With cryptocurrency’s popularity, many are now wanting to start investing in it. The number of people who gain a lot from trading cryptocurrency draws many into the crypto market, too. Even people without any background in any trading platform now want to try their luck and jump into cryptocurrency trading. However, it can be difficult to understand and navigate exchanges, especially if you don’t have any experience trading.
Some aspiring traders will try to paper trade first before putting their money to the test. Paper trading is like a crypto trading game; you do all trading activities without using real money. Traders use paper trading to get a feel of how trading works and check if their strategies are worth pursuing.
A Guide To Cryptocurrency Exchange
If you want to start trading cryptocurrency for real, follow the steps below to understand what an exchange is and how to navigate it.
1. Understanding Cryptocurrency Exchange
First, you have to understand exchanges as they’re the primary tools in crypto trading. You can think of crypto exchanges as stock market trading platforms, but for cryptocurrencies instead. It’s where buyers and sellers meet to trade cryptocurrency.
Here are some important factors usually found in a crypto exchange:
- Trading Pairs: Cryptocurrency pairs are the currencies you’ll be trading. The most common pair in crypto trading is Bitcoin to USD or vice versa. However, exchanges allow many different pairs, like BTC to ETH (Ethereum). This means that you can trade your Bitcoins with Ethereum instead of Dollars.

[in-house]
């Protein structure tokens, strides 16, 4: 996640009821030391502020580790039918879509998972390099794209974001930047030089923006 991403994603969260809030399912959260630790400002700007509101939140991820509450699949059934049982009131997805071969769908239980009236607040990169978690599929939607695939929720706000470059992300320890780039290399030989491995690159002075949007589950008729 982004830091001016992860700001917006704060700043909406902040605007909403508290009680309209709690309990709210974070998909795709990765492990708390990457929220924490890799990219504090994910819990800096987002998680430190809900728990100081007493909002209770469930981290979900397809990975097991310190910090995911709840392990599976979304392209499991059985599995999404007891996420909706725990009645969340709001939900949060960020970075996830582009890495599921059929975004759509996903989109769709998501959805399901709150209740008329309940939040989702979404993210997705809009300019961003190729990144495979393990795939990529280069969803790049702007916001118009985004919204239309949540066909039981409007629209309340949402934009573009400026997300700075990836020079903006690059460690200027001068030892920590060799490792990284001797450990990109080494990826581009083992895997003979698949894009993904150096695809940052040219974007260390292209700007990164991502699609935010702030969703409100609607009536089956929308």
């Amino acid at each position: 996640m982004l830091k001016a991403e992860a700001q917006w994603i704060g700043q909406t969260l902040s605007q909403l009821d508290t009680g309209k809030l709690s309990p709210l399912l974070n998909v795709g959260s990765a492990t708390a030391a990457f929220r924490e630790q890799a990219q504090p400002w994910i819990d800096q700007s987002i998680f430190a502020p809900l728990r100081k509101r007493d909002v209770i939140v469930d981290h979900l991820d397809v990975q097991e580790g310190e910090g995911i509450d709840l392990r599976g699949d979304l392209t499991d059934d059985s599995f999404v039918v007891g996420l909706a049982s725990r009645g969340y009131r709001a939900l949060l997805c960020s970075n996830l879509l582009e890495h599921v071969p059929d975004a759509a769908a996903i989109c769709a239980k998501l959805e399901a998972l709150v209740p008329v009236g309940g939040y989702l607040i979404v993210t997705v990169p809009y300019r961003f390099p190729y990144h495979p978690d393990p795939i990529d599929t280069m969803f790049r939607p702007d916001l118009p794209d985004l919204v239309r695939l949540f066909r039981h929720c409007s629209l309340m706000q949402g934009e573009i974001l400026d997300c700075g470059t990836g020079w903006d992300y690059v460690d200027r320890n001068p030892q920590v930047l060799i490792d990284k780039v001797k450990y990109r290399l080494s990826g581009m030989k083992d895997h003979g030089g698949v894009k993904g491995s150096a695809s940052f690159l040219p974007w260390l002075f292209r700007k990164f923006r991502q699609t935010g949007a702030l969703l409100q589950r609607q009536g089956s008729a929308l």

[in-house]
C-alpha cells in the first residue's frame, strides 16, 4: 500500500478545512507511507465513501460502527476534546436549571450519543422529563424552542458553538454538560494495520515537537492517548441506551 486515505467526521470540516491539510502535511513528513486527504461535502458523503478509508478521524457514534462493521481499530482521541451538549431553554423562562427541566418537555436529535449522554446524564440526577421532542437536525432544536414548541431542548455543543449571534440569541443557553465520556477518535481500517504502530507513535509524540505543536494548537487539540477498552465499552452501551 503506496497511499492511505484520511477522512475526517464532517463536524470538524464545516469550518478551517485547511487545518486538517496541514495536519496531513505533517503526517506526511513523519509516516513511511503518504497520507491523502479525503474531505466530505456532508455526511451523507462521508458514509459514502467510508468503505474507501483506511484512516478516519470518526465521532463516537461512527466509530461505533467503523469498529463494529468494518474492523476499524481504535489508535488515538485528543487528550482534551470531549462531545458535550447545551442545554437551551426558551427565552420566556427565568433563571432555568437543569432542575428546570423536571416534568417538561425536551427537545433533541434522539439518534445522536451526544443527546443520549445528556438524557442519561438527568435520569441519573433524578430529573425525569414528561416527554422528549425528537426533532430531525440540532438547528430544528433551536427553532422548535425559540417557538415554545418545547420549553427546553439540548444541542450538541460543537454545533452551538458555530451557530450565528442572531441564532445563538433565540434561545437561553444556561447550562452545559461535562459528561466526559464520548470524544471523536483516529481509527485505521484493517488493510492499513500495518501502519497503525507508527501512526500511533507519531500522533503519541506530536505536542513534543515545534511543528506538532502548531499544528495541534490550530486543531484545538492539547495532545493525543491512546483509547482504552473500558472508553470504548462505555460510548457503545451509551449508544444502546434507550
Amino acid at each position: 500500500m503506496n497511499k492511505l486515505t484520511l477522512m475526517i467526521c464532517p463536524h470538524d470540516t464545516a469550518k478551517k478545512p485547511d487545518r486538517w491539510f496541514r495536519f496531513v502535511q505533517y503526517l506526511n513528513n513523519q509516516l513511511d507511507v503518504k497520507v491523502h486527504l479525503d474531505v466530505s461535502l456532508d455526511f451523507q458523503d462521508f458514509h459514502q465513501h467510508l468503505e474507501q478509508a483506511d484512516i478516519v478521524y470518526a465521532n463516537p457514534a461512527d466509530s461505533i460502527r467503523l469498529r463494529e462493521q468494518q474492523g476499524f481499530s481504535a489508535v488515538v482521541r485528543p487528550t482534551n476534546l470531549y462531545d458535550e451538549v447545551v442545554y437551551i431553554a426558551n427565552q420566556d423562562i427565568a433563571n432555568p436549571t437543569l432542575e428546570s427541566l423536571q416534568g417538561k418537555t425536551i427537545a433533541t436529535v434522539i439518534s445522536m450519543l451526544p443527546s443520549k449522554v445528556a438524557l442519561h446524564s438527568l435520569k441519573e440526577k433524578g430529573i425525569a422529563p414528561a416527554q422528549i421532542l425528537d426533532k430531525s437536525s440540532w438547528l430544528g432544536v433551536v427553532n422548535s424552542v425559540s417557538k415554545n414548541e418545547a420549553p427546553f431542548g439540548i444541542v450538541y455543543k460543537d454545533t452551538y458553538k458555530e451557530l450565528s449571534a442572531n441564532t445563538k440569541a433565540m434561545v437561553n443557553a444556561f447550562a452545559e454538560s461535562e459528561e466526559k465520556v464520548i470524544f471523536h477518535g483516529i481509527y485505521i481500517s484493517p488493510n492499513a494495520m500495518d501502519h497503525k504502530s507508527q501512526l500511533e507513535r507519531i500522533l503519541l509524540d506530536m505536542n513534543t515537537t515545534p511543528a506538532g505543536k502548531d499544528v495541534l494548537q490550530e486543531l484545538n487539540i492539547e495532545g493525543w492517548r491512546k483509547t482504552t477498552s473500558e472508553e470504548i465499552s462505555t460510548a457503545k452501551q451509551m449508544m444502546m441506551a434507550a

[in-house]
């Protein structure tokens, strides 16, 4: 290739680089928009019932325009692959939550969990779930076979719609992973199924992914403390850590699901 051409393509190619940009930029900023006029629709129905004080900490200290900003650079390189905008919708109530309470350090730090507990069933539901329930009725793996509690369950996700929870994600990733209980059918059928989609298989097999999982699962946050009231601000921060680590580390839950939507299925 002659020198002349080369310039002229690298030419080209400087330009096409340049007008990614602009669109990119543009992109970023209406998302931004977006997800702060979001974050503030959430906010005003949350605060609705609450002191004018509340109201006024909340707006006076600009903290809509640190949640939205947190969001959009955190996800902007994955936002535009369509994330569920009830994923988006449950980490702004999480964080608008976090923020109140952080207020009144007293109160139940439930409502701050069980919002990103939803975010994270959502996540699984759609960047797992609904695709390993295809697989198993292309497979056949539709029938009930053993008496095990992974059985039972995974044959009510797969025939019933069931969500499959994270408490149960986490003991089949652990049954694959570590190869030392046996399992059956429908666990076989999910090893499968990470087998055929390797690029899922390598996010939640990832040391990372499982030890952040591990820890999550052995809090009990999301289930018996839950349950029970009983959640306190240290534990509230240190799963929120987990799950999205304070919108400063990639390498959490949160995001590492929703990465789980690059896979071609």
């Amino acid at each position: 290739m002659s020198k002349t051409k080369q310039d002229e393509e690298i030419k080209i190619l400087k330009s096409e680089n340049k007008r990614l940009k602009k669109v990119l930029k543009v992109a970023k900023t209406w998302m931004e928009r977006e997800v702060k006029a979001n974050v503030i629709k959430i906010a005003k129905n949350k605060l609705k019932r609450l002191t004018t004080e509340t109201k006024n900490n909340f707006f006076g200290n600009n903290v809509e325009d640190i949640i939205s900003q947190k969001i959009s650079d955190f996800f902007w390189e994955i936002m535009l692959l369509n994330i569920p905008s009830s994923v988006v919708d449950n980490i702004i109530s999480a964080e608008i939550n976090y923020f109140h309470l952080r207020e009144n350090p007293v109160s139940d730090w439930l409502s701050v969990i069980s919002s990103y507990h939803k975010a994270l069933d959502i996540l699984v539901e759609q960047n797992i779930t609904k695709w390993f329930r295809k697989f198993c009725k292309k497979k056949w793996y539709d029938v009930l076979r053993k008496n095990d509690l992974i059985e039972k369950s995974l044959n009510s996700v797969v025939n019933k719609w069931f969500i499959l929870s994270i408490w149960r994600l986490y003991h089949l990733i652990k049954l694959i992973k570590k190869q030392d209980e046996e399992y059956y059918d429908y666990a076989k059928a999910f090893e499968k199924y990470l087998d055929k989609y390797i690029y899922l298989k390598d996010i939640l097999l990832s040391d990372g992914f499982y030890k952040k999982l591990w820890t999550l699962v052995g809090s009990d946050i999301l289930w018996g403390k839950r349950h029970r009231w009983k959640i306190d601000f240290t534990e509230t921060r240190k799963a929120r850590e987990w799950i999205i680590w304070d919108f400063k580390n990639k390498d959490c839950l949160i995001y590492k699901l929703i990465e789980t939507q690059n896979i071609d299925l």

- Exchange Rate: The exchange rate tells you how much a unit of cryptocurrency costs when converted to another digital currency. For example, if you want to sell one Bitcoin and get 100 Ether in return, the exchange rate tells you how much ETH you’ll get for a single Bitcoin.
- Transaction Fee: Transaction fee is the payment that the exchange charges to every successful trades you make on the platform. Fees usually range from 0.1% to as high as 1%. It’s a small fee, but it can add up if you’re making many trades. Thus, it’s important to also consider the fee when planning your strategies.
2. Setting Up Account
Once you have a grasp of what an exchange is, you can start setting up your account. Make sure to select the right exchange with plenty of features yet it should be manageable for you.
Opening a cryptocurrency exchange account can be as simple as signing up on Facebook. However, you need to provide the platform with your contact details and proof of identity before you can start trading.
3. Funding Your Account
After setting up your account, the next step is to fund it. The exchange you’ve chosen will require you to input your external wallet address, which is where your funds will be coming from. Some exchanges also allow you to use a credit card as a funding method.
Once your account is funded, you’re now ready to trade.
Look at the exchange’s interface and familiarize yourself with the charts and graphs. This is important as those will be the main tools you’ll be using.
- Price Chart
One of the common price charts that crypto traders use is the candlestick chart. It’s like a bar graph that plots the opening and closing price over a certain period. It also displays the high and low for that day.